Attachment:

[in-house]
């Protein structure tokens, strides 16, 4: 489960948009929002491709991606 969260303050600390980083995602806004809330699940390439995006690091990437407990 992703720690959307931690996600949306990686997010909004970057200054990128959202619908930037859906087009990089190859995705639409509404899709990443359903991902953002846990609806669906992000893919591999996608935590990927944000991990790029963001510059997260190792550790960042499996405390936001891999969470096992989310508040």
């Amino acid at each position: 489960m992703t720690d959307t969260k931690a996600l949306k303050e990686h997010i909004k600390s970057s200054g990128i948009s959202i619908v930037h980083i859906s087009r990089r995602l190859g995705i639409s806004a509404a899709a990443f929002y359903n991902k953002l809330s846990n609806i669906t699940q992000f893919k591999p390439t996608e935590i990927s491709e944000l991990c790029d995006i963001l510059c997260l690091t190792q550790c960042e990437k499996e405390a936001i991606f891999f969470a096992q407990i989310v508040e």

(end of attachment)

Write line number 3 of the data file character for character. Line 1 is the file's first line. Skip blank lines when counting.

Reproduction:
């Amino acid at each position: 489960m992703t720690d959307t969260k931690a996600l949306k303050e990686h997010i909004k600390s970057s200054g990128i948009s959202i619908v930037h980083i859906s087009r990089r995602l190859g995705i639409s806004a509404a899709a990443f929002y359903n991902k953002l809330s846990n609806i669906t699940q992000f893919k591999p390439t996608e935590i990927s491709e944000l991990c790029d995006i963001l510059c997260l690091t190792q550790c960042e990437k499996e405390a936001i991606f891999f969470a096992q407990i989310v508040e």